• Willingness, courage, and the wisdom to self-advocate without alienating others in the process.

What does a student (learner) seek in a teacher?

Men and women who display:

  • A love of their subject, a passion for the school, and steadfast commitment to their learners.
  • Kindness and firmness toward students that is free of sentimentality.
  • An understanding of how the world works and a willingness to share that understanding with learners when it’s appropriate.
  • Empathy and compassion for those who are less motivated or who have academic challenges.
  • Instruction and conversations that are free of sarcasm and ridicule.
May 14, 2018

What do you want?

by Rod Smith

Have you ever spent time really assessing what you want? I believe What do you want? is the holiest questions we each must answer.

I hear people saying they want to be happy and useful do something meaningful with their lives and travel and teach English in an Asian country or pack fish in Alaska or write a best selling novel or, and, or…….. and on it goes.

It is the rare to find people who plan the detail and implement what they need to do to enjoy the life they say they want.

They live as if being who they really want to be and doing what they really want to do will happen by accident.

It won’t.

In relation to what you want:

  • It’s not too late. It might be too late for some things but you probably can find a parallel dream or activity that snuggles in with the one you feel you may have missed.
  • You can only legitimately want for yourself. Wanting for others make make you feel good but it is a waste of wanting and energy. Others, even your children, have want for themselves. Many parents will tell you they want their children to be happy. Your child’s happiness is his or her load but he or she is more likely to be happy if you are.
  • To want and to want deeply is not selfish. There’s no freer and happier person than the one who is doing what he or she really wants and none is as selfish as he or she who is not.
May 13, 2018

I met a superhero

by Rod Smith

On Friday of this past week I met a superhero: Eva Kor. Mrs. Kor is a holocaust survivor and former victim of Josef Mengele and his infamous and ghoulish medical tests. Now in her eighties, Eva eloquently told a spellbound audience about her imprisonment at Auschwitz with her twin sister. They were 10. She told of her many encounters with Mengele, of their eventual liberation, and her subsequent life of recovery, forgiveness, and unfathomable determination.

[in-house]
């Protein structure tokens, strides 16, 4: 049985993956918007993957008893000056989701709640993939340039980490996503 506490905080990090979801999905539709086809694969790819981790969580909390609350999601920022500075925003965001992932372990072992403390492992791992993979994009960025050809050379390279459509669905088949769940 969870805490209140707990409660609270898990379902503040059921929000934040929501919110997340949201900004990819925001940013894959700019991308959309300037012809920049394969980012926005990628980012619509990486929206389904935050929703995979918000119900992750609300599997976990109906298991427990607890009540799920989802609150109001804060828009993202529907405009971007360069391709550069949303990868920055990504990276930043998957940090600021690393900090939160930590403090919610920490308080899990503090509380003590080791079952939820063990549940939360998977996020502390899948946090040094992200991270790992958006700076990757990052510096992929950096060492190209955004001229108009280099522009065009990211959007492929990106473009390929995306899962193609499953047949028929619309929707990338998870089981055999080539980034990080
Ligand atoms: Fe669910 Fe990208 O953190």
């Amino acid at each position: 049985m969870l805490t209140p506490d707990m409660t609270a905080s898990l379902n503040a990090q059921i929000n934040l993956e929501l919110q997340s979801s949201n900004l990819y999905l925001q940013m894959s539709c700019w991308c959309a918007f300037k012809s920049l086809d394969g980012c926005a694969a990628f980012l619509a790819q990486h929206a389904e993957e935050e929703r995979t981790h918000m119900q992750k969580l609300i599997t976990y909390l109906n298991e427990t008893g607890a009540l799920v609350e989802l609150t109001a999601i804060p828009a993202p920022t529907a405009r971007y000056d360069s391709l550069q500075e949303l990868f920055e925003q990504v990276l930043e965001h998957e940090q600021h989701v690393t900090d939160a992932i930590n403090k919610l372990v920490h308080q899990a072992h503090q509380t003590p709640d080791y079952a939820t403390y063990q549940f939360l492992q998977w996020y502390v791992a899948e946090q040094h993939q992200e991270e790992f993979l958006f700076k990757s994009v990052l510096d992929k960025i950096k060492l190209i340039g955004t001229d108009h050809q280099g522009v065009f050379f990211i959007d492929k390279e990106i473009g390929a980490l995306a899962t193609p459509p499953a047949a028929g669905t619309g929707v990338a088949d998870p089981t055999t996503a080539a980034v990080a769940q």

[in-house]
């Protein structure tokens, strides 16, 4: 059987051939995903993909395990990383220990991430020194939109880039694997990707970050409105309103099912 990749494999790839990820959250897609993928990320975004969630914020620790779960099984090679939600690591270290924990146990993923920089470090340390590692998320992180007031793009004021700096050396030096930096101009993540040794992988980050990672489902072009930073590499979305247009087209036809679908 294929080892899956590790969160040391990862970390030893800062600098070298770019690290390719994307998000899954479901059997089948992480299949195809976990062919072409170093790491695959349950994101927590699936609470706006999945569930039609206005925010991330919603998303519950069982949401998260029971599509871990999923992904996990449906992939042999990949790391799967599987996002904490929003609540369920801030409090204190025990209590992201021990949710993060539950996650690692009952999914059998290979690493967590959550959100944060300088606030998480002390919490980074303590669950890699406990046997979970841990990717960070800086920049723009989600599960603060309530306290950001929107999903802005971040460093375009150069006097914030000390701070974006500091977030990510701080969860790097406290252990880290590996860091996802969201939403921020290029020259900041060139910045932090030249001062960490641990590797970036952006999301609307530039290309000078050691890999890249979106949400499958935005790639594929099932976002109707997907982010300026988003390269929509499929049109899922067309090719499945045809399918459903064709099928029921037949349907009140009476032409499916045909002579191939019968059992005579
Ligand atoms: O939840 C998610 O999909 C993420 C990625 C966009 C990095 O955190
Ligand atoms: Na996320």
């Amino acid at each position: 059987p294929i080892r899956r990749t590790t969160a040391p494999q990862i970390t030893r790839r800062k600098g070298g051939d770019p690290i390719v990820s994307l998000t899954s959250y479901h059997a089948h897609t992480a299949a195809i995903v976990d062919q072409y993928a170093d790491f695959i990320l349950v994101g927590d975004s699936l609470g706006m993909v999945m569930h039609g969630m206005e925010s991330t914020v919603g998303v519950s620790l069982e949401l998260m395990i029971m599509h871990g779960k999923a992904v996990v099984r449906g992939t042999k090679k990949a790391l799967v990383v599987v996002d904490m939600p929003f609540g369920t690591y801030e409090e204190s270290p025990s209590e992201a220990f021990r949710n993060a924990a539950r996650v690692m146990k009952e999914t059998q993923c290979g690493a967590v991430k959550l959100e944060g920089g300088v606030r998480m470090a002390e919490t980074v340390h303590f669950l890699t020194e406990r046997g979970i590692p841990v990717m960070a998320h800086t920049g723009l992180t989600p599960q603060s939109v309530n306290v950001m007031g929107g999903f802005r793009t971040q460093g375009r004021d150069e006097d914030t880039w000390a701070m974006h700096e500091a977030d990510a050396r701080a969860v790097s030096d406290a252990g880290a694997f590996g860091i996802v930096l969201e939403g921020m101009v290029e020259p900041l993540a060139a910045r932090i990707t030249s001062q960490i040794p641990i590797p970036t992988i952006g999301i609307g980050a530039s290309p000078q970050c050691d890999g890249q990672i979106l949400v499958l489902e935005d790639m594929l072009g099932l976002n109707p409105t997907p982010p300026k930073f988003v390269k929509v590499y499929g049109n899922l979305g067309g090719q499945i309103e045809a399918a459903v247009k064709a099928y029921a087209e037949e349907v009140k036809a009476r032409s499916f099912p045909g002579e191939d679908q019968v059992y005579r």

Here are a few almost direct quotations. When your heart is simultaneously grieving and rejoicing as mine was, it’s difficult to take perfect notes:

  • Never give up on yourself or your dreams.
  • Ask yourself everyday what you can do to make the world a better place.
  • Do whatever is possible to get rid of all prejudice in your life.
  • Discover for yourself that you have the power to forgive.
  • Refuse to be a good victim. Rather forgive. Forgiveness is the best revenge. If I could forgive Mengele I knew I could forgive everyone.
  • Forgiveness is the best revenge: it works and it has no side effects.
  • Forgiveness is about you and it has nothing to do with the perpetrators.
  • People who forgive are at peace with the world.
May 12, 2018


by Rod Smith

The Mercury – Wednesday

I am thoroughly convinced that there are always good reasons to have hope.

No matter how dire or conflicted the circumstance, no matter how bleak the prognosis, while there is life, and even beyond it, there remain reasons to be hopeful.

I’ve seen hope in action.

I’ve seen painful family scenarios, the most estranged of siblings, the most obstinate of personalities, turn, and find previously unimagined degrees of humility, and move in healthier directions.

But, evil abounds. It tries to rob us of hope.

Of course men and women are capable of inflicting much hurt and destruction, but I believe that the good in this world by far outweighs the evil.

There is goodness, kindness, and benevolence latent in every man, woman, and child, and I believe it far exceeds any impulse toward hate and destruction.

And while I am well aware that this idea will be considered absurd in some circles, and heresy in others, I’d suggest that when a lonely woman reaches again for alcohol, or the deprived man engages in illicit behavior, or an adult or teenager self-destructs, these behaviors are desperate acts of prayer, desperate attempts at sanity, desperate attempts to relieve pain and even restore hope.

May 10, 2018

Readers respond about their parents

by Rod Smith

“I read your article to the lady who moved to be close to her mom and it struck a chord about taking on a role that is not yours to take on.

“In 1967 I was 12-years-old and my mom died of cancer. For the next three years I was a complete emotional crutch for my Dad. He battled to cope and I had to go everywhere with him. Every week we went to put flowers on the grave. I struggled to make friends and spent school holidays completely on my own all day. So, I actually completely missed the teenage fun years and the social interaction with my peers. When I was 16 he remarried but actually got angry because I preferred going to parties with friends and girls than helping him rebuild a car.”

Tony – Durban

“Thank you so much for your response to the letter about the mother. The relationship I have with mother is not healthy, she want to be a priority in my life over my children. Your response made it clear for me to understand what is happening and how to handle it by understanding my position and align my priorities in the right order. Thank you again, your column help a lot of people like me who need spiritual help in silence.”

Anon by request